They include country houses, churches and grand civic buildings.
The second-oldest church in Yorkshire also has England's oldest Anglo-Saxon church tower. Building began around 850 AD.
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The 18th-century house itself - the seat of the Lane-Fox family - is listed along with several buildings along the estate, including temples, the stables, ponds and a chapel. It's still occupied by the family.
Built in 1649 and still open to the public. It's one of the few religious buildings in England that date from this tumultuous period - it was built in the year of King Charles I's execution.
It was built in 1639 as one of a group of mansions known as the Halifax Houses. Oliver Cromwell is said to have stayed at the Hall before losing the Battle of Adwalton Moor in 1643. Still a private house.
The castle was built in 1366 on what is now the Harewood estate. The fortress surrounds a courtyard and was last occupied in the 1630s. It was later sold to the Lascelles family, the current earls of Harewood.
One of the finest stately homes in England, Harewood is the ancestral seat of the Lascelles family, earls of Harewood, who have strong connections through marriage to the royal family. The estate church, All Saints, and stable block also have Grade I listings.
Yorkshire's oldest church dates from the Saxon period and has Norman additions. It was restored in the 19th century.
Ledston Hall was the home of Lady Elizabeth Hastings, daughter of the 7th Earl of Huntingdon. The hall was originally a grange and chapel built by the monks of Pontefract Priory. Several outbuildings and garden features are also listed.
It was built in 1885 when the council ran a competition to design a town hall. It still has courtrooms and holding cells and has been used as a location for TV dramas such as Heartbeat and Emmerdale.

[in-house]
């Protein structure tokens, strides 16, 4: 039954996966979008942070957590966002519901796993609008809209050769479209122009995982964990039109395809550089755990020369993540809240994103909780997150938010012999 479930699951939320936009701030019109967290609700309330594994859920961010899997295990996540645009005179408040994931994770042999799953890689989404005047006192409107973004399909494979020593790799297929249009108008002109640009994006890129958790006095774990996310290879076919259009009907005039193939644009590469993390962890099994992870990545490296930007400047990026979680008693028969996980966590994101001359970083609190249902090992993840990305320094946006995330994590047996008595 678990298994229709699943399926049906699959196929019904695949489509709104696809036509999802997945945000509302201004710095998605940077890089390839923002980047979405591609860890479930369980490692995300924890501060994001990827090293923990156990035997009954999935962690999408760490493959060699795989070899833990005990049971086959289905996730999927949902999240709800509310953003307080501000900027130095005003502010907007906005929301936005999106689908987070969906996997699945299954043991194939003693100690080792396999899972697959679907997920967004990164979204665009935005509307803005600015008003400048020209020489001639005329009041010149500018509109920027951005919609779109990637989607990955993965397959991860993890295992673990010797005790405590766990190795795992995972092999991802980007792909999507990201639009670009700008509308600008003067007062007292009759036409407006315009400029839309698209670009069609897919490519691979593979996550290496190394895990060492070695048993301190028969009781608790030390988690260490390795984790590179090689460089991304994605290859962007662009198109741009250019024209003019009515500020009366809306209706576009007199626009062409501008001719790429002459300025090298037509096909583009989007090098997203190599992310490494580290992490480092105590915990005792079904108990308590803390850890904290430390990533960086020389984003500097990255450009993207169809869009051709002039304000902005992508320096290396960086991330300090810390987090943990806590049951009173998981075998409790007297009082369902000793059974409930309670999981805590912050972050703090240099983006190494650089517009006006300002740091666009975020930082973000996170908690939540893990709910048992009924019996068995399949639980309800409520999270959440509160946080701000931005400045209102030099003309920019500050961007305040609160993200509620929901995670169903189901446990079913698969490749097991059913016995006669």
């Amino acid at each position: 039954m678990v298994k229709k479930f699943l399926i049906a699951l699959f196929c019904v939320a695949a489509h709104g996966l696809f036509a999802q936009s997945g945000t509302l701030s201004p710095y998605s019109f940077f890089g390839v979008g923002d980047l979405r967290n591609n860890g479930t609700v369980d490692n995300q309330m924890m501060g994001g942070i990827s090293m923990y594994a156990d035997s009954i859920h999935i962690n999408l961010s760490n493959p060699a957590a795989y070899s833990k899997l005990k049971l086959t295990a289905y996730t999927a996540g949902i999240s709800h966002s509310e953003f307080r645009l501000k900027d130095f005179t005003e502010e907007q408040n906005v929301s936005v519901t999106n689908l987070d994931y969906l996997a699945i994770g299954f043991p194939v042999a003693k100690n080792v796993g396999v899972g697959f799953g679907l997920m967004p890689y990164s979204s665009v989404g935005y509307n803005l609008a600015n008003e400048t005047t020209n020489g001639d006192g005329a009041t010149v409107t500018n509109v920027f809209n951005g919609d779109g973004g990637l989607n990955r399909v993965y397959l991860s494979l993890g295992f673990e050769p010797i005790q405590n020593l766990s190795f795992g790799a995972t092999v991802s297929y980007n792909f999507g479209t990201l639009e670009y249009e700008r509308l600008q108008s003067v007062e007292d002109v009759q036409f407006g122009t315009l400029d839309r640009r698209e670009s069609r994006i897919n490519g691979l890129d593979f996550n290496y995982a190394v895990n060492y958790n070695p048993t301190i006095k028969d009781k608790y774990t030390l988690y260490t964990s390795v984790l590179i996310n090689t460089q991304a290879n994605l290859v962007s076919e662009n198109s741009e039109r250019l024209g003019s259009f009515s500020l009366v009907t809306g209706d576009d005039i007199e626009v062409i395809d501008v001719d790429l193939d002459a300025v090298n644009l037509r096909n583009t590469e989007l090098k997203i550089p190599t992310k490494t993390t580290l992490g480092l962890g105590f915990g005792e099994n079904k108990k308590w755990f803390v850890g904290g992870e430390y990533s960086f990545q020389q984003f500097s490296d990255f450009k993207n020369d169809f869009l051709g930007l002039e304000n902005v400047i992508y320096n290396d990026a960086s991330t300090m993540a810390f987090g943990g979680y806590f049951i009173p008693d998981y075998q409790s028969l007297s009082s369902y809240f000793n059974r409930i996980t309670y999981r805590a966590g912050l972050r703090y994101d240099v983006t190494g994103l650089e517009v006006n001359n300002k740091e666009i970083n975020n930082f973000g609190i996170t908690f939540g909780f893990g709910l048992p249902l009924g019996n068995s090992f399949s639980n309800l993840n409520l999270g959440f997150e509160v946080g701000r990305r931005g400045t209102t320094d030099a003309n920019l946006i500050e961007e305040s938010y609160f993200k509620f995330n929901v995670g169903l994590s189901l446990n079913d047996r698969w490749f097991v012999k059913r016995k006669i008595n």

Otley's parish church is of Norman origin with alterations from the 14th to the 18th centuries. There is an altar tomb on which there is the recumbent effigy of Lord Fairfax, an army commander under Queen Elizabeth I.
The medieval manor house dates from the 14th century and has a solar, great hall and chapel. A murder occurred in the hall in 1605, when a Calverley patriarch killed his two sons. The hall is now holiday accommodation.
An oasis of calm surrounded by gardens near Merrion Street.
This Norman church was built in 1152 - the same year as Kirkstall Abbey was founded.
A small part of the original 1875 indoor hall survives - most of it was destroyed by a fire in 1975 - including Butchers Row and Fish and Game Row. The Kirkgate frontage dates from 1904, when the second indoor hall was built.
Completed in 1864, it's one of just three surviving corn exchanges in the country still used for trade purposes.
Members of the Moravian Church built this village in Pudsey in 1744 after fleeing persecution in Europe. There's also a school and several houses dating from the period.
Now in ruins, the Cistercian abbey was built in 1152 as a 'daughter' of Fountains Abbey.
The oldest part of the current hospital was built in 1868 to designs approved by Florence Nightingale. It was so expensive that it housed an exhibition for a year before opening to try and recoup some of the profit.
There's been a church on this site since the seventh century, although the current building is Victorian.
The flax mill in Holbeck was completed in 1840 and inspired by ancient Egyptian temples. It was owned by Marshall family, but they sold it by the end of the 19th century. It is currently awaiting restoration.
Built in the 1500s, it was once called 'the Hampton Court of the north' and was home to the Ingram family, Viscounts Irvine. It is now council-owned and open to the public.
The Victorian civic hall was built as a testament to the city's growing influence. It was once used as a courthouse and the old cells can still be seen.